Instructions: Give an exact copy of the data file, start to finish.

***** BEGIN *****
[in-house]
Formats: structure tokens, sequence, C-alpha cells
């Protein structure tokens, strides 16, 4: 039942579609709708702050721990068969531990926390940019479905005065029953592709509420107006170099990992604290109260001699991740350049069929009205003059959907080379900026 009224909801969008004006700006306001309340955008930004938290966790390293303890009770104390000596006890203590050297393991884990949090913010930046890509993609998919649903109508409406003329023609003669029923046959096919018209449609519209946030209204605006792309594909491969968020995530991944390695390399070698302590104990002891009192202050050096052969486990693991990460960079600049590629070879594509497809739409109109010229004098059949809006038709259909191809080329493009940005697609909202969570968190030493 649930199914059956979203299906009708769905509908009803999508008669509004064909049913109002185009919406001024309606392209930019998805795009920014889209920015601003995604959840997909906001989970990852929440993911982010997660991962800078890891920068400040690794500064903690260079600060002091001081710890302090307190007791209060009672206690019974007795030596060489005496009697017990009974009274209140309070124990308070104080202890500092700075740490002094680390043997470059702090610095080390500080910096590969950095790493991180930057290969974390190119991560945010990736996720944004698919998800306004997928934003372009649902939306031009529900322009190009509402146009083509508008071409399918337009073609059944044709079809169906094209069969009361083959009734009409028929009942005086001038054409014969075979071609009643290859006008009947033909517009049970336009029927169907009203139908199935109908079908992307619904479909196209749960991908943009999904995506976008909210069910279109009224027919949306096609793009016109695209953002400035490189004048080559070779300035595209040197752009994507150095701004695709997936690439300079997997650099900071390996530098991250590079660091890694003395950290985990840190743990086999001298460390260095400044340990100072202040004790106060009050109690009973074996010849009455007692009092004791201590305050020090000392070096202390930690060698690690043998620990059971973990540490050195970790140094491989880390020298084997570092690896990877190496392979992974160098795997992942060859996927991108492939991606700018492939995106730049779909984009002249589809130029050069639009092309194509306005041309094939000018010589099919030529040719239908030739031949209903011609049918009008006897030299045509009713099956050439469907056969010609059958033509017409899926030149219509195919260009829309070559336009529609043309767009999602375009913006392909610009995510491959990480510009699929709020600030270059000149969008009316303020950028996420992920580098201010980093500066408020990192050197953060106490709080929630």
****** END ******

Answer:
[in-house]
Formats: structure tokens, sequence, C-alpha cells
């Protein structure tokens, strides 16, 4: 039942579609709708702050721990068969531990926390940019479905005065029953592709509420107006170099990992604290109260001699991740350049069929009205003059959907080379900026 009224909801969008004006700006306001309340955008930004938290966790390293303890009770104390000596006890203590050297393991884990949090913010930046890509993609998919649903109508409406003329023609003669029923046959096919018209449609519209946030209204605006792309594909491969968020995530991944390695390399070698302590104990002891009192202050050096052969486990693991990460960079600049590629070879594509497809739409109109010229004098059949809006038709259909191809080329493009940005697609909202969570968190030493 649930199914059956979203299906009708769905509908009803999508008669509004064909049913109002185009919406001024309606392209930019998805795009920014889209920015601003995604959840997909906001989970990852929440993911982010997660991962800078890891920068400040690794500064903690260079600060002091001081710890302090307190007791209060009672206690019974007795030596060489005496009697017990009974009274209140309070124990308070104080202890500092700075740490002094680390043997470059702090610095080390500080910096590969950095790493991180930057290969974390190119991560945010990736996720944004698919998800306004997928934003372009649902939306031009529900322009190009509402146009083509508008071409399918337009073609059944044709079809169906094209069969009361083959009734009409028929009942005086001038054409014969075979071609009643290859006008009947033909517009049970336009029927169907009203139908199935109908079908992307619904479909196209749960991908943009999904995506976008909210069910279109009224027919949306096609793009016109695209953002400035490189004048080559070779300035595209040197752009994507150095701004695709997936690439300079997997650099900071390996530098991250590079660091890694003395950290985990840190743990086999001298460390260095400044340990100072202040004790106060009050109690009973074996010849009455007692009092004791201590305050020090000392070096202390930690060698690690043998620990059971973990540490050195970790140094491989880390020298084997570092690896990877190496392979992974160098795997992942060859996927991108492939991606700018492939995106730049779909984009002249589809130029050069639009092309194509306005041309094939000018010589099919030529040719239908030739031949209903011609049918009008006897030299045509009713099956050439469907056969010609059958033509017409899926030149219509195919260009829309070559336009529609043309767009999602375009913006392909610009995510491959990480510009699929709020600030270059000149969008009316303020950028996420992920580098201010980093500066408020990192050197953060106490709080929630």